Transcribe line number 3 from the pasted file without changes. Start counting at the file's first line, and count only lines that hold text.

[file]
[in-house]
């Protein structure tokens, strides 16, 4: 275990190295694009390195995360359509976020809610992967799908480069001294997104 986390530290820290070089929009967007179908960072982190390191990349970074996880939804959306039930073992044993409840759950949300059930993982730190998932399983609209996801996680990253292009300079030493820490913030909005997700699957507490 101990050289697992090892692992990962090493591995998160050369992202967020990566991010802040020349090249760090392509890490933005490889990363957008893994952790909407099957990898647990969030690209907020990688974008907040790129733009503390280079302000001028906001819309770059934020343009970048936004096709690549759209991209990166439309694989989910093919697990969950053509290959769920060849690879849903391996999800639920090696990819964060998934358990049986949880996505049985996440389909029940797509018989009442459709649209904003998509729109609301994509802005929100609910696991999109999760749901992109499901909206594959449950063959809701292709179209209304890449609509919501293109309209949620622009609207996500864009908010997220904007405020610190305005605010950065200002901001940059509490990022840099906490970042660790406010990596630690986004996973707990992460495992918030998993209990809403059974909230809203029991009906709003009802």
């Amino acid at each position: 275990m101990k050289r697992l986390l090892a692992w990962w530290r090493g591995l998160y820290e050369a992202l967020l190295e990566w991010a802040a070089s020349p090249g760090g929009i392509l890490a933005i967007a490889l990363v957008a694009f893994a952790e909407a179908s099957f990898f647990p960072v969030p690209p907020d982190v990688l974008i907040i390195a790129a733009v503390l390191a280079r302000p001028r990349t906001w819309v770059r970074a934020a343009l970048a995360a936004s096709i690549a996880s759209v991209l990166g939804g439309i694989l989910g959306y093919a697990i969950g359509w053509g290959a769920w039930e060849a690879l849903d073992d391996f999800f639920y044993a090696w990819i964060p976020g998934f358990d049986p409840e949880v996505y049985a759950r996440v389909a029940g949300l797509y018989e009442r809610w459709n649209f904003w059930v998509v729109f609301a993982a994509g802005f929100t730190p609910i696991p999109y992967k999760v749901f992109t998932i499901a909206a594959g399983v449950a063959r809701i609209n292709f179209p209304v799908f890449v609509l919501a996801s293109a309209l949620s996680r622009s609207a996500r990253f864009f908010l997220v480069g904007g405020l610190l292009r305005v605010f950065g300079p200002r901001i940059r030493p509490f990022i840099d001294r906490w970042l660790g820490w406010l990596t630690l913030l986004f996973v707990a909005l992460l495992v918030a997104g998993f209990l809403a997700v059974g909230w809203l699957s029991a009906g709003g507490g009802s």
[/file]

């Amino acid at each position: 275990m101990k050289r697992l986390l090892a692992w990962w530290r090493g591995l998160y820290e050369a992202l967020l190295e990566w991010a802040a070089s020349p090249g760090g929009i392509l890490a933005i967007a490889l990363v957008a694009f893994a952790e909407a179908s099957f990898f647990p960072v969030p690209p907020d982190v990688l974008i907040i390195a790129a733009v503390l390191a280079r302000p001028r990349t906001w819309v770059r970074a934020a343009l970048a995360a936004s096709i690549a996880s759209v991209l990166g939804g439309i694989l989910g959306y093919a697990i969950g359509w053509g290959a769920w039930e060849a690879l849903d073992d391996f999800f639920y044993a090696w990819i964060p976020g998934f358990d049986p409840e949880v996505y049985a759950r996440v389909a029940g949300l797509y018989e009442r809610w459709n649209f904003w059930v998509v729109f609301a993982a994509g802005f929100t730190p609910i696991p999109y992967k999760v749901f992109t998932i499901a909206a594959g399983v449950a063959r809701i609209n292709f179209p209304v799908f890449v609509l919501a996801s293109a309209l949620s996680r622009s609207a996500r990253f864009f908010l997220v480069g904007g405020l610190l292009r305005v605010f950065g300079p200002r901001i940059r030493p509490f990022i840099d001294r906490w970042l660790g820490w406010l990596t630690l913030l986004f996973v707990a909005l992460l495992v918030a997104g998993f209990l809403a997700v059974g909230w809203l699957s029991a009906g709003g507490g009802s």